Monotony Dominates During 105-Day Simulated Mars Mission

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Judging by the smiles, I'm guessing this was the "before" picturevia New Scientist

The recent anniversary of Apollo 11 has sparked a revived call for manned exploration of Mars. And many have responded to that call by listing the vast technical challenges that such a journey would entail. However, some have worried that the psychological challenge of sending men to the red planet far outweighs any engineering issue.

To test the psychological effect of such a trip, the European Space agency set up simulated Mars missions where six "astronauts" were locked in a tube for months on end. The volunteers for the initial, 105-day, test have just emerged from their titanium chrysalis, and it seems like it wasn't a day to soon.

While the volunteers claim they managed to keep up a fairly good esprit d'corps, they also reported mind-numbing monotony that damaged their capacity to learn and tampered with their ability to focus. They tried to pass the time by playing cards and dice, and by attempting to learn Russian. Unfortunately, it seems that the brain-deadening boredom of the repetitive days and featureless enclosure actually made it impossible to remember any of the Russian words studied during the simulation.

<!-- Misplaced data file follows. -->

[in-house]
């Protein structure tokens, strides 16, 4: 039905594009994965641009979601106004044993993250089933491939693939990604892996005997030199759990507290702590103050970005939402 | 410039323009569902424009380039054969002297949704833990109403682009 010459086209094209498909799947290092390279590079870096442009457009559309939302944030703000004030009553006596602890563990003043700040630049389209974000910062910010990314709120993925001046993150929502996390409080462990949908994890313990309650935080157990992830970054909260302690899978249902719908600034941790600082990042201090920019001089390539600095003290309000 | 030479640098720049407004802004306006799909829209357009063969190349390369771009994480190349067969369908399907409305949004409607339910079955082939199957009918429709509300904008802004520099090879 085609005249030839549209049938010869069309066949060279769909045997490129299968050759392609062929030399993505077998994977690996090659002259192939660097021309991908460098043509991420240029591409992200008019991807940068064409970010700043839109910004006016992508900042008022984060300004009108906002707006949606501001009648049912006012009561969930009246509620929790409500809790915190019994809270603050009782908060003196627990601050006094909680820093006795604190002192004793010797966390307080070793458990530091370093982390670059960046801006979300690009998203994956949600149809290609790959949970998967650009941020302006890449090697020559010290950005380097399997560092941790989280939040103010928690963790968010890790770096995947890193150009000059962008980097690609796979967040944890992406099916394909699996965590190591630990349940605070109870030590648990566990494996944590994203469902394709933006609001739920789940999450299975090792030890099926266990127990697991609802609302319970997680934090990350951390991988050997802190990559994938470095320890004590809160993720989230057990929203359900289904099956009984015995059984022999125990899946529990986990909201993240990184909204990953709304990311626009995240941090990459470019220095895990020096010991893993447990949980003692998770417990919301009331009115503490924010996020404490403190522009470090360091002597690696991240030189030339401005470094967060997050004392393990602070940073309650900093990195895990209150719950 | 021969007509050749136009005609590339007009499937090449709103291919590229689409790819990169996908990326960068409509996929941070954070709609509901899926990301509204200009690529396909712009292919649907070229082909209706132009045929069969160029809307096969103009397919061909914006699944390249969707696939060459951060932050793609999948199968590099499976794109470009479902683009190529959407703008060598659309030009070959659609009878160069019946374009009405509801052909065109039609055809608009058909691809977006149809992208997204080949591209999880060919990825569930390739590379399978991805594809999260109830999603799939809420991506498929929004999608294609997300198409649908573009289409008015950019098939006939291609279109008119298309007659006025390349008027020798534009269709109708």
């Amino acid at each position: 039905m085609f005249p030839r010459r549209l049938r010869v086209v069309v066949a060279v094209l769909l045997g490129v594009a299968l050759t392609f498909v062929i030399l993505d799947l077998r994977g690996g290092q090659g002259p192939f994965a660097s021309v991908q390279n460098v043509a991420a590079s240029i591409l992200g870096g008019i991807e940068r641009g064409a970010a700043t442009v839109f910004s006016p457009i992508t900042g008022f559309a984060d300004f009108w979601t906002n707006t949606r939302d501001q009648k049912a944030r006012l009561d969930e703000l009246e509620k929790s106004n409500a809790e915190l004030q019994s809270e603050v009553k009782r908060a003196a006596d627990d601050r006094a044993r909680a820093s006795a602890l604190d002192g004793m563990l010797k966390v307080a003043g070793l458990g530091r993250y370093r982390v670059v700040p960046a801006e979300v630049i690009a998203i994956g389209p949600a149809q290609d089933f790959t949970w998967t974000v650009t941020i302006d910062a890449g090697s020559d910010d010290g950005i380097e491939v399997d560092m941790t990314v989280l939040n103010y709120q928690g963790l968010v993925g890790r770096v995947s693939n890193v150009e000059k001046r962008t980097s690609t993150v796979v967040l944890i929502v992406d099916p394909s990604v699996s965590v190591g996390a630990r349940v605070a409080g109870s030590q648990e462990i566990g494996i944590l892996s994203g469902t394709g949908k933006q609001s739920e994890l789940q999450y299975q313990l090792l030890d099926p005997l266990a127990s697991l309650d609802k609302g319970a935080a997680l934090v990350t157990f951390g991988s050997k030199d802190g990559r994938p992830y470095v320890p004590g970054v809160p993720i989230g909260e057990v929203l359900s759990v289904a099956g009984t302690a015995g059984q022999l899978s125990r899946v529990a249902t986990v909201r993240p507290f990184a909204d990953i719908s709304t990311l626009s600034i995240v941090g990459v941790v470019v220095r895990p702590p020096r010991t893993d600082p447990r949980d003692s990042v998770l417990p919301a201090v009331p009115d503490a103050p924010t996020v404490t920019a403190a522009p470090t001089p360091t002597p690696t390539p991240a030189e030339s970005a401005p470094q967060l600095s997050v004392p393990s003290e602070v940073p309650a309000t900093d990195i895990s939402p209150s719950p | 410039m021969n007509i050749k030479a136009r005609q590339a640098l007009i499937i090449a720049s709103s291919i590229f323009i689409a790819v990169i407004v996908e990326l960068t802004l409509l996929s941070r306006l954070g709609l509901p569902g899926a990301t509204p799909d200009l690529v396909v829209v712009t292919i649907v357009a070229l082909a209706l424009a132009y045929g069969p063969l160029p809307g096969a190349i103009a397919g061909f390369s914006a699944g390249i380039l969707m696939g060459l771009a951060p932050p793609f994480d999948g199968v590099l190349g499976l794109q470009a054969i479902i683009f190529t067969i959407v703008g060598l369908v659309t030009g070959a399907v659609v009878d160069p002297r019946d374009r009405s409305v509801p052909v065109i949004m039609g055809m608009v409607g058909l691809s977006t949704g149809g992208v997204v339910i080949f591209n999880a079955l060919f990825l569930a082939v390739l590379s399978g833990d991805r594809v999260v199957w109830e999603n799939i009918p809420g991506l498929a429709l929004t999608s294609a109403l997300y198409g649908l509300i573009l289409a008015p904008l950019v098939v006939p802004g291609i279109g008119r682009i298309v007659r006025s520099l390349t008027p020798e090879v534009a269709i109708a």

This does not bode well for the actual astronauts who will face not only boredom, but the ever present fear of an icy death in the cold, unforgiving vacuum of space.

So frankly, these guys got off easy. The next experiment will simulate an entire 520 day long mission to Mars. Considering how bored and distracted the six volunteers got during their 102 day say in an isolated tube, even money says someone breaks down the door before the 520 days are over.